Rent Shop Volunteer Join

Q. Who is Mr. Smarty Plants?

A: There are those who suspect Wildflower Center volunteers are the culpable and capable culprits. Yet, others think staff members play some, albeit small, role. You can torture us with your plant questions, but we will never reveal the Green Guru's secret identity.

Help us grow by giving to the Plant Database Fund or by becoming a member

Did you know you can access the Native Plant Information Network with your web-enabled smartphone?

Share

Ask Mr. Smarty Plants

Ask Mr. Smarty Plants is a free service provided by the staff and volunteers at the Lady Bird Johnson Wildflower Center.

Search Smarty Plants
See a list of all Smarty Plants questions

Please forgive us, but Mr. Smarty Plants has been overwhelmed by a flood of mail and must take a break for awhile to catch up. We hope to be accepting new questions again soon. Thank you!

Need help with plant identification, visit the plant identification page.

 
rate this answer
1 rating

Thursday - October 04, 2012

From: Tampa, FL
Region: Southeast
Topic: Non-Natives, Shade Tolerant, Shrubs
Title: Lantana failing to bloom from Tampa FL
Answered by: Barbara Medford

QUESTION:

I reside in central Florida. I have planted several lantana the orange,red,yellow type. I don't have proper species name. They have been in the ground 3 weeks with 2" of potting soil around root base watering every 2-3 days. 3 hrs of side sun am, 3-4 hrs of side sun in pm mid day mostly shady. What to do - no flowers. Desire not to relocate them.

ANSWER:

Before we answer your question, we are a little puzzled about your remark about 2" of potting soil around roots. Did you mean you have them in a pot with 2" of potting soil, or that you included the potting soil in the hole dug for them? We are sure you mean the soil is in the hole in the ground, because you would know that 2" in a pot would not be enough for a shrub. There is nothing wrong with putting the potting soil in the hole, but it probably won't do much good, either. Compost mixed in with the native soil and put back in the hole as the shrub was being planted would have probably been better, but it doesn't make much difference either way.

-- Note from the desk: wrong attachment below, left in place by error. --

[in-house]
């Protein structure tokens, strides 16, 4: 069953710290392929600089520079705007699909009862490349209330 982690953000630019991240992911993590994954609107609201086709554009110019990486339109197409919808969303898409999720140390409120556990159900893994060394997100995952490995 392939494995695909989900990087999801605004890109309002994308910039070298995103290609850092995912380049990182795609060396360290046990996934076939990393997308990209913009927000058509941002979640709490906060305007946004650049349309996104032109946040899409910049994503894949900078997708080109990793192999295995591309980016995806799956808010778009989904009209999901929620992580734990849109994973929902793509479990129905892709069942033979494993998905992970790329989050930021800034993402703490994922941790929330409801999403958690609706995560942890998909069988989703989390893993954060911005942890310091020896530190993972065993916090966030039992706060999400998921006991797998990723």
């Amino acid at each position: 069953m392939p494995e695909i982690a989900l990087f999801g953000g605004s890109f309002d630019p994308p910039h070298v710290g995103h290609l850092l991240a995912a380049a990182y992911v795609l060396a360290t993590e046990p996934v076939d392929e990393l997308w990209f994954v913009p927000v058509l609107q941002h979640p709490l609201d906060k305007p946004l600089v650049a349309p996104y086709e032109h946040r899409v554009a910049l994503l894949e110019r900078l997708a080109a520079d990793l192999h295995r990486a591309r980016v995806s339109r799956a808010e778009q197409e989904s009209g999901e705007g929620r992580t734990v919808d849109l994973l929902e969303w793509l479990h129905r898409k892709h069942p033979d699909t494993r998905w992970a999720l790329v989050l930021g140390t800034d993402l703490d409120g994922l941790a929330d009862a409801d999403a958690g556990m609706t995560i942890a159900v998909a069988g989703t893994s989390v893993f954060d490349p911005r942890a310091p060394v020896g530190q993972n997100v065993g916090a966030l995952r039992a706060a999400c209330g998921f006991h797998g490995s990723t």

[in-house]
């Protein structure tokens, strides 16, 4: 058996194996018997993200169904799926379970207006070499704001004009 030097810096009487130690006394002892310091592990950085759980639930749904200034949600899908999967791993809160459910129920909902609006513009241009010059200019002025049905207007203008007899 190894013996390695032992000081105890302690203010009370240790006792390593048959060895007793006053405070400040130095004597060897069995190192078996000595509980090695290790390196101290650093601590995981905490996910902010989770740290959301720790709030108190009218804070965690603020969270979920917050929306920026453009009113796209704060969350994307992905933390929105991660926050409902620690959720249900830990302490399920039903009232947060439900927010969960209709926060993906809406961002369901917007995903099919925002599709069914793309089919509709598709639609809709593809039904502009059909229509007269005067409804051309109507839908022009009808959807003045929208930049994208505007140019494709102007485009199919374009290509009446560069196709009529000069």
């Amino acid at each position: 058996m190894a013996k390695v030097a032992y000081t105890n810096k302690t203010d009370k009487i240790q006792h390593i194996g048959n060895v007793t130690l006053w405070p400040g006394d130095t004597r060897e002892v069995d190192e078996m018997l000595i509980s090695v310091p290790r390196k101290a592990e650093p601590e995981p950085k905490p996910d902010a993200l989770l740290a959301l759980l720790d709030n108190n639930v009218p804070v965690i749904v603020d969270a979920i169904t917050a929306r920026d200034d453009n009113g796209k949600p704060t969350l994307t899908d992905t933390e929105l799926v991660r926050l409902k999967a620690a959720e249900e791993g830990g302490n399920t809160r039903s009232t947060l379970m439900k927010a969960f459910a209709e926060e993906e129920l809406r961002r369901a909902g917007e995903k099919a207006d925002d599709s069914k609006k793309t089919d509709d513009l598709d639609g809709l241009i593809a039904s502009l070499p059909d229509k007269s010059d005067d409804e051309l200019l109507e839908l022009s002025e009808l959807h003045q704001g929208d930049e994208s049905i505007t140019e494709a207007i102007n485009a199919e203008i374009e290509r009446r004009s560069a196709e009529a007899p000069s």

We are thinking that what you probably have is one of the many different selections of Lantana camara, which is non-native to North America. From the website Botanical, here is a picture of that plant, sounds like what you have. We know it is widely sold and grown in Florida, and is considered invasive. From the Florida Exotic Pest Plant Control, here is more information.

There is also a lantana native to Texas and Florida that looks similar - Lantana urticoides (Texas lantana), see pictures from our Native Plant Images below. Follow that plant link to our webpage on the plant, where you will learn that it requires full sun, has low water requirements, needs good drainage and can do well in poor soils. We think the telling information there is that it needs full sun, which we consider to be 6 or more hours of direct sun a day. Most flowering plants require quite a bit of sun to bloom well.

However, if the plant has only been in the ground 3 weeks, we predict it will be at least a year before it begins to bloom. We are using the information on the native plant since we have no such information on non-natives. The native lantana blooms from April to October, and all woody plants are susceptible to transplant shock, which means it needs to settle in before it even thinks about flowering. It will  try, because all plants need to propagate themselves. Whether your plant is native or non-native, patience and perhaps access to more sun are the key.

 

From the Image Gallery


Texas lantana
Lantana urticoides

Texas lantana
Lantana urticoides

Texas lantana
Lantana urticoides

More Shade Tolerant Questions

Shady Perennial Groundcover Suggestions for Indiana
April 21, 2013 - Could you please recommend perennial groundcovers for Indiana that are low and leafy, self-spreading, non-invasive, deer resistant, and moisture tolerant; and that are good for erosion control on a sh...
view the full question and answer

Evergreen shrub for part shade in Austin
September 21, 2010 - I am planning a pocket prairie on the north side of my house. Where I am struggling is finding an evergreen shrub that will grow about 6-8', be native and provide semi-privacy in front of a bedroom ...
view the full question and answer

Plants for under live oak in Houston
July 09, 2011 - Hi, We have a live oak in our back garden in Houston and would like to plant a combination of some native shrubs and flowers near it (preferably perennial). The garden bed is about 4 metres from the...
view the full question and answer

Low-growing plants for a slope in the shade
July 08, 2013 - Hello, I'm looking for native plants to put in the shade (within the drip-line) of a well-established American Holly. The area gets deep shade; it is also on a very gentle north-exposure slope. We ...
view the full question and answer

Native turkscap failing to thrive in Shiro TX
March 19, 2013 - Dear Mr. Smarty Plants, Two years ago I transplanted several native (not cultivars) Drummond's turkscaps in the proximity of water oaks in the front yard. All get shade and some sun. They seemed to ...
view the full question and answer

Support the Wildflower Center by Donating Online or Becoming a Member today.